The only way to actually see the lake is at one of the access points to the Lake Okeechobee Scenic Trail. Even in the few towns around the lake there is no actual ‘lakefront.’ There is a large roadside park at the Port Mayaca Lock and Dam on the east side of the lake about 30 miles south of the town of Okeechobee. We stopped there on our way to Okeechobee, where we spent the night before heading out to St. Augustine.
We only spent about an hour at this stop, but it looks like a place with a lot of photographic opportunities depending on weather conditions. If you don’t mind man-made objects like dams and pilings in your photos they might really add some interest to a nice morning or evening sky. We had a few clouds around for our time there, but it was a little early in the evening for really nice light. It had already been a long enough day, so we went on to our day’s destination. We’ll see about returning for longer on a future trip!
I did a postcard from Lake Placid a few weeks ago but wanted to share a few more of the photos. I know 25 seems like more than a few, but there are a lot of murals!
Small towns these days have to work hard to attract tourism, and these murals are a testament to the pride of the community and the hard work required to see the project to completion on such a grand scale. It was an enjoyable day, we had a good lunch and enjoyed a few hours walking around this pleasant town. Thanks to our friends Bill & Cathy for sharing it with us! 🙂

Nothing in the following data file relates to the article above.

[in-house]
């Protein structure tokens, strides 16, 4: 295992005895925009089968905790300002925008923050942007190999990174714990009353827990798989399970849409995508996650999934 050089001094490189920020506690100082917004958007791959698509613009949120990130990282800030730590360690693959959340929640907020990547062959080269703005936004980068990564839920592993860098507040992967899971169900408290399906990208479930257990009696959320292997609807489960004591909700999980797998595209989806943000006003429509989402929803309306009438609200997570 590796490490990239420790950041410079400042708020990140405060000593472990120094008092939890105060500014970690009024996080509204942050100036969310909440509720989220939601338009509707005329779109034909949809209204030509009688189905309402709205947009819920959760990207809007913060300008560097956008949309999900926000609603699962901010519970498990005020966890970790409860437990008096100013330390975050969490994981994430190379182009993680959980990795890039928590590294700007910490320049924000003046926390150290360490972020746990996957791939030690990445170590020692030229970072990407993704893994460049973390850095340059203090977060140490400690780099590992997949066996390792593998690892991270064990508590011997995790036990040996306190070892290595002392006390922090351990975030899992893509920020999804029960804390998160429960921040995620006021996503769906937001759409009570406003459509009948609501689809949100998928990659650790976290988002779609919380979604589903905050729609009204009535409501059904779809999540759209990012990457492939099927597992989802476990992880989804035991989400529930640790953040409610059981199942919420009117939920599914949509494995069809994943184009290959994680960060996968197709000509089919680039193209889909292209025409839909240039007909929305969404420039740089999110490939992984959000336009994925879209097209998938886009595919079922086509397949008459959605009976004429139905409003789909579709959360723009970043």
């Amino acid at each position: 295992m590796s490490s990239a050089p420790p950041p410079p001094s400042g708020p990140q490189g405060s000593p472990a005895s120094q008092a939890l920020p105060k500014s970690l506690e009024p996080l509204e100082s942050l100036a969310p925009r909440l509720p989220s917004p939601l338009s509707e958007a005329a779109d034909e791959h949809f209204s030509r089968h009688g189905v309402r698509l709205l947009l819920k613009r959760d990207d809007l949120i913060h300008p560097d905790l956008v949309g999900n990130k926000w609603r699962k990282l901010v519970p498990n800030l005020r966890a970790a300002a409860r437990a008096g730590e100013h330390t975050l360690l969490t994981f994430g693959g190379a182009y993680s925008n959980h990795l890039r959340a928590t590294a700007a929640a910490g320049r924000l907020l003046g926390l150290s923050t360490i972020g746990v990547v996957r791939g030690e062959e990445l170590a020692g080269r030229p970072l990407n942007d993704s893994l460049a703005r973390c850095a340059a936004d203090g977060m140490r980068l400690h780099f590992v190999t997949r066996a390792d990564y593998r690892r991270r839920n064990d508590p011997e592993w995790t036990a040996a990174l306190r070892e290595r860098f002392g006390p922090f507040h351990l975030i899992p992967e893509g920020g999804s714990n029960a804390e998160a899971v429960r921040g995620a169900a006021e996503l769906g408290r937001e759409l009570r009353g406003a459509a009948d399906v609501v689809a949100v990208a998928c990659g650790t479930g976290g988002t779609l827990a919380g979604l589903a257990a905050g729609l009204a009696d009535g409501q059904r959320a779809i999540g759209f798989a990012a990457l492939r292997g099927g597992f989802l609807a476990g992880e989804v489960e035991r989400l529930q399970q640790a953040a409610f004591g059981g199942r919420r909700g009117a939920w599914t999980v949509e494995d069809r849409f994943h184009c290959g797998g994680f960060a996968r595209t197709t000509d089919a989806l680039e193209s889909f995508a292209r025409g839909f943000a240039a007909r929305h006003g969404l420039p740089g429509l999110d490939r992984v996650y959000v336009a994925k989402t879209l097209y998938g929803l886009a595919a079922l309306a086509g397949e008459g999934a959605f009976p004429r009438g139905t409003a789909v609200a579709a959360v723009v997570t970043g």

I have a number of “non-mural” photos too, and will save them to illustrate some future post.
One of the spots we visited on our recent visit to Florida was the Florida Air Museum, located at the Lakeland-Linder International Airport in Lakeland. Airplane buffs will recognize ‘LAL’ as the home of the annual Sun-N-Fun Aerospace Expo.
I was a little disappointed in the museum given the status of Sun-N-Fun in the aviation world, but to be fair they are in the process of a major facilities upgrade which should provide a lot more exhibit space and room for more aircraft. Plus, we have visited some awesome aviation museums over the last few years, in particular the Evergreen Aviation Museum in Oregon. How can you compare seeing photographs of Howard Hughes to actually standing inside the Spruce Goose? 😉
It was a nice day and a good place to spend a little time. And there are definitely a few one-of-a-kind aircraft housed here, including the Lockheed XVF-1 which was designed to be a vertical takeoff and landing vehicle long before Space-X figured out how to re-land rockets. I can only imagine trying to set that thing down on its tail!